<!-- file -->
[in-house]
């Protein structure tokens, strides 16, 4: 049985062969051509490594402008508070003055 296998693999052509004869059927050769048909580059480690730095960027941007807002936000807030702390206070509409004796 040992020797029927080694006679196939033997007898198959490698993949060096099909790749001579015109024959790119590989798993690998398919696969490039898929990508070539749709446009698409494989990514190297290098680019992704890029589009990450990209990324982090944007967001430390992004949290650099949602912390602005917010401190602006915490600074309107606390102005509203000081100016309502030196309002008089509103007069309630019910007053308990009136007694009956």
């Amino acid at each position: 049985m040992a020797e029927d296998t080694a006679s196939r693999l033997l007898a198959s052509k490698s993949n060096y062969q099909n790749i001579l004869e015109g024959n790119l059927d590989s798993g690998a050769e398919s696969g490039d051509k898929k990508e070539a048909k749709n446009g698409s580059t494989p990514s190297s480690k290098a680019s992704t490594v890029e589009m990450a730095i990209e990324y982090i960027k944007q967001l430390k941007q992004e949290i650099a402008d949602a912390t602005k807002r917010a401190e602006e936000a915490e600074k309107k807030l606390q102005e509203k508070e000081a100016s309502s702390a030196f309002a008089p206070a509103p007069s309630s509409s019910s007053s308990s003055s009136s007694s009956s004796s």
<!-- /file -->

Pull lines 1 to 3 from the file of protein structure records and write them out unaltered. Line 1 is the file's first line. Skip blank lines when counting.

[in-house]
């Protein structure tokens, strides 16, 4: 049985062969051509490594402008508070003055 296998693999052509004869059927050769048909580059480690730095960027941007807002936000807030702390206070509409004796 040992020797029927080694006679196939033997007898198959490698993949060096099909790749001579015109024959790119590989798993690998398919696969490039898929990508070539749709446009698409494989990514190297290098680019992704890029589009990450990209990324982090944007967001430390992004949290650099949602912390602005917010401190602006915490600074309107606390102005509203000081100016309502030196309002008089509103007069309630019910007053308990009136007694009956």
């Amino acid at each position: 049985m040992a020797e029927d296998t080694a006679s196939r693999l033997l007898a198959s052509k490698s993949n060096y062969q099909n790749i001579l004869e015109g024959n790119l059927d590989s798993g690998a050769e398919s696969g490039d051509k898929k990508e070539a048909k749709n446009g698409s580059t494989p990514s190297s480690k290098a680019s992704t490594v890029e589009m990450a730095i990209e990324y982090i960027k944007q967001l430390k941007q992004e949290i650099a402008d949602a912390t602005k807002r917010a401190e602006e936000a915490e600074k309107k807030l606390q102005e509203k508070e000081a100016s309502s702390a030196f309002a008089p206070a509103p007069s309630s509409s019910s007053s308990s003055s009136s007694s009956s004796s």